Testing the power circuit that feeds the crankshaft position sensor on your 3.8L equipped Buick (or Chevrolet or Oldsmobile or Pontiac) is also done right at the ignition control module (ICM) connector, since it's the ICM that feeds the crankshaft position sensor with power.

This power is fed to the sensor in the form of 10 Volts and as in the previous test steps, you'll be using your multimeter to verify this voltage.

NOTE: The ignition module's connector must remain connected to the ignition module for this test to work since it's the ignition module that provides this power to the crankshaft position sensor.

This is what you need to do:

  1. 1

    Place the multimeter in Volts DC mode and with a wire-piercing probe or an appropriate tool, pierce the wire labeled with the letter N in the image. Connect the red multimeter test lead to this tool.

  2. 2

    Connect the black multimeter test lead to a good Ground point on the engine, preferably on the battery negative terminal.

  3. 3

    When everything is set up, have an assistant turn the key to the On position inside of the car or mini-van. You don't need to crank the vehicle for this test, since voltage will be present with just the key in the On position.

  4. 4

    If the all is OK with this circuit, then your multimeter will display 10 Volts DC.

Now, let's take a look at what those voltage readings (or lack of) mean:

CASE 1: The multimeter showed 10 Volts when the ignition was turned On, this multimeter result confirms that the ignition control module (ICM) is providing the crankshaft position sensor with power.

The next test is to verify that the ignition control module is providing a good Ground path to the 3X 18X CKP sensor. So, go to: CKP TEST 4: Ground Circuit.

CASE 2: The multimeter DID NOT show 10 Volts when the ignition was turned On: This result indicates that the ignition module is not supplying power to the crankshaft position sensor.

This result exonerates the crankshaft position (CKP) sensor as the cause of the cranks but does not start condition you're trying to solve, since without these 10 Volts, the crankshaft position sensor can not create a signal.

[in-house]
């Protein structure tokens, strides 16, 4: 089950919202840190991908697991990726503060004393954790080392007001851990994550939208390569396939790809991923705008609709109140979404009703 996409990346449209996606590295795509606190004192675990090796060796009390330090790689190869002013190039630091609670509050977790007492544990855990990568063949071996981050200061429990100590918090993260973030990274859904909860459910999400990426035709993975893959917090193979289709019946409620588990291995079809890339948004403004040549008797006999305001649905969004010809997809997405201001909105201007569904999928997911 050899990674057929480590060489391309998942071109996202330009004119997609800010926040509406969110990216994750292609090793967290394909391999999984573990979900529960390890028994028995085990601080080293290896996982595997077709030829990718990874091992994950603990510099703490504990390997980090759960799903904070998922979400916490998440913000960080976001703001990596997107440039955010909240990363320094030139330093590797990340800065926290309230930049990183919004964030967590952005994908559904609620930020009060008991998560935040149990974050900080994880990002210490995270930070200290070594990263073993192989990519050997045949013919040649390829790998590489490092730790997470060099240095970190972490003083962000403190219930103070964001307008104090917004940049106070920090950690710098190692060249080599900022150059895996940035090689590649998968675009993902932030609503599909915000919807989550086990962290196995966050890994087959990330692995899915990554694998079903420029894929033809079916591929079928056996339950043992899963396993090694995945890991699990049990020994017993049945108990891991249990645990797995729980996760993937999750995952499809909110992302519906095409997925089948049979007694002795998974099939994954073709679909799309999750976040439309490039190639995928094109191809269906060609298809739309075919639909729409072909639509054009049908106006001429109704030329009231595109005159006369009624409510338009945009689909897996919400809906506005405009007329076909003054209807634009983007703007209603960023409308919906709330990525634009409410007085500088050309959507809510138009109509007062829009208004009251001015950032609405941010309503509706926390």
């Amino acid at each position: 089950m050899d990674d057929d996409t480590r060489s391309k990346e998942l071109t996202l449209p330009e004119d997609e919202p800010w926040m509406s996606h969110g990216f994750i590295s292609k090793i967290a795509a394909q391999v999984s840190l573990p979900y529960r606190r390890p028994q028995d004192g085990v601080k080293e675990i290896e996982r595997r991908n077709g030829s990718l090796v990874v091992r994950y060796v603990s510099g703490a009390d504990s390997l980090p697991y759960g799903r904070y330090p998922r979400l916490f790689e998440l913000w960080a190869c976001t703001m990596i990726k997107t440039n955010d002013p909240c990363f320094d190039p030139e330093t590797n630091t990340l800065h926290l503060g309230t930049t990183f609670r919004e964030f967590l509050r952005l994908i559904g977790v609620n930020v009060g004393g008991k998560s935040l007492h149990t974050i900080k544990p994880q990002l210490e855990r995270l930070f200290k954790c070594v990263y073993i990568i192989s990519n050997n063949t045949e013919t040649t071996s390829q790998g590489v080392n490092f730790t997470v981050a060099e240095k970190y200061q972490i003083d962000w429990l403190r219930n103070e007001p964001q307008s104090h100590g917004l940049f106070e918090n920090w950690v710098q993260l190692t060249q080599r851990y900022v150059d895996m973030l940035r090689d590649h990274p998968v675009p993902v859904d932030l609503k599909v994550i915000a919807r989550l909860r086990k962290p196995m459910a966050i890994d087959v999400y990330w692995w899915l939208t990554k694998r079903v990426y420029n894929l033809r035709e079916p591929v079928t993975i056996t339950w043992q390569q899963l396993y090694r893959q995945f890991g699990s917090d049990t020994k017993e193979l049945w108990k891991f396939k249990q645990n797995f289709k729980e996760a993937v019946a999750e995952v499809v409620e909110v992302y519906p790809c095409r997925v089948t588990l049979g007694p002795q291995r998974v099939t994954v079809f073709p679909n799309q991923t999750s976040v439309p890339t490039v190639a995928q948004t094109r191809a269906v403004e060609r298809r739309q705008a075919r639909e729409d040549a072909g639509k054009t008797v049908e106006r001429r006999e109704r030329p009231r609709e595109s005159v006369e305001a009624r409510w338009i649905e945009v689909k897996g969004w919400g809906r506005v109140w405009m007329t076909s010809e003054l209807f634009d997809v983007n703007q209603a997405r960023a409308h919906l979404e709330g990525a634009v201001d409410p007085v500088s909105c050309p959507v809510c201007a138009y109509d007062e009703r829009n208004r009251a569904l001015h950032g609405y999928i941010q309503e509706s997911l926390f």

Buick Vehicles:

  • Century 3.8L
    • 1993
  • LeSabre 3.8L
    • 1993, 1994, 1995, 1996, 1997, 1998, 1999, 2000, 2001, 2002, 2003, 2004, 2005
  • Park Avenue (& Ultra) 3.8L
    • 1993, 1994, 1995, 1996, 1997, 1998, 1999, 2000, 2001, 2002, 2003, 2004, 2005

Buick Vehicles:

  • Regal 3.8L
    • 1993, 1994, 1995, 1996, 1997, 1998, 1999, 2000, 2001, 2002, 2003, 2004
  • Riviera 3.8L
    • 1993, 1994, 1995, 1996, 1997, 1998, 1999
  • Skylark 3.8L
    • 1993

Chevrolet Vehicles:

  • Camaro 3.8L
    • 1995, 1996, 1997, 1998, 1999, 2000, 2001, 2002
  • Impala 3.8L
    • 2000, 2001, 2002, 2003, 2004, 2005
  • Lumina (& MPV)
    • 1993, 1994, 1995, 1998, 1999
  • Monte Carlo 3.8L
    • 1998, 1999, 2000, 2001, 2002, 2003, 2004, 2005

Oldsmobile Vehicles:

  • 88 (& 88 Royale) 3.8L
    • 1993, 1994, 1995, 1996, 1997, 1998
  • 98 Regency 3.8L
    • 1993, 1994, 1995, 1996
  • Achieva 3.8L
    • 1993

Oldsmobile Vehicles:

  • Cutlass Ciera (& Cruiser) 3.8L
    • 1993
  • Intrigue 3.8L
    • 1998, 1999
  • LSS 3.8L
    • 1996, 1997, 1998, 1999
  • Regency 3.8L
    • 1997, 1998
  • Silhouette 3.8L
    • 1993, 1994, 1995

Pontiac Vehicles:

  • Bonneville 3.8L
    • 1993, 1994, 1995, 1996, 1997, 1998, 1999, 2000, 2001, 2002, 2003, 2004, 2005
  • Firebird 3.8L
    • 1995, 1996, 1997, 1998, 1999, 2000, 2001, 2002
  • Grand Am 3.8L
    • 1993

Pontiac Vehicles:

  • Grand Prix 3.8L
    • 1997, 1998, 1999, 2000, 2001, 2002, 2003, 2004, 2005, 2006, 2007, 2008
  • Trans Sport 3.8L
    • 1993, 1994, 1995